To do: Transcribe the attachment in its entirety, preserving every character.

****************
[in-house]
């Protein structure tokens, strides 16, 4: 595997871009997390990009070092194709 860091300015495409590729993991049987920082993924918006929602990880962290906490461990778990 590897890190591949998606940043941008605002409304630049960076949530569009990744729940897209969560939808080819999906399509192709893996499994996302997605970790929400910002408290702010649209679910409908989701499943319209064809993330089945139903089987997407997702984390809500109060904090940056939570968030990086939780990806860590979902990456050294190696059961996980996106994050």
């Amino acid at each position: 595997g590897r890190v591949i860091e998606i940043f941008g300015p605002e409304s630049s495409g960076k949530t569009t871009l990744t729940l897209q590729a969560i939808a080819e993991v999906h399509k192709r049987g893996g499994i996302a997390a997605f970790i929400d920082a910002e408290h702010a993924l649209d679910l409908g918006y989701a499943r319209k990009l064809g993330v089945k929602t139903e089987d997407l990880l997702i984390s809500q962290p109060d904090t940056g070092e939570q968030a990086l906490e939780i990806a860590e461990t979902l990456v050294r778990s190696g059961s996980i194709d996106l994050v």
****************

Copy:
[in-house]
């Protein structure tokens, strides 16, 4: 595997871009997390990009070092194709 860091300015495409590729993991049987920082993924918006929602990880962290906490461990778990 590897890190591949998606940043941008605002409304630049960076949530569009990744729940897209969560939808080819999906399509192709893996499994996302997605970790929400910002408290702010649209679910409908989701499943319209064809993330089945139903089987997407997702984390809500109060904090940056939570968030990086939780990806860590979902990456050294190696059961996980996106994050």
């Amino acid at each position: 595997g590897r890190v591949i860091e998606i940043f941008g300015p605002e409304s630049s495409g960076k949530t569009t871009l990744t729940l897209q590729a969560i939808a080819e993991v999906h399509k192709r049987g893996g499994i996302a997390a997605f970790i929400d920082a910002e408290h702010a993924l649209d679910l409908g918006y989701a499943r319209k990009l064809g993330v089945k929602t139903e089987d997407l990880l997702i984390s809500q962290p109060d904090t940056g070092e939570q968030a990086l906490e939780i990806a860590e461990t979902l990456v050294r778990s190696g059961s996980i194709d996106l994050v």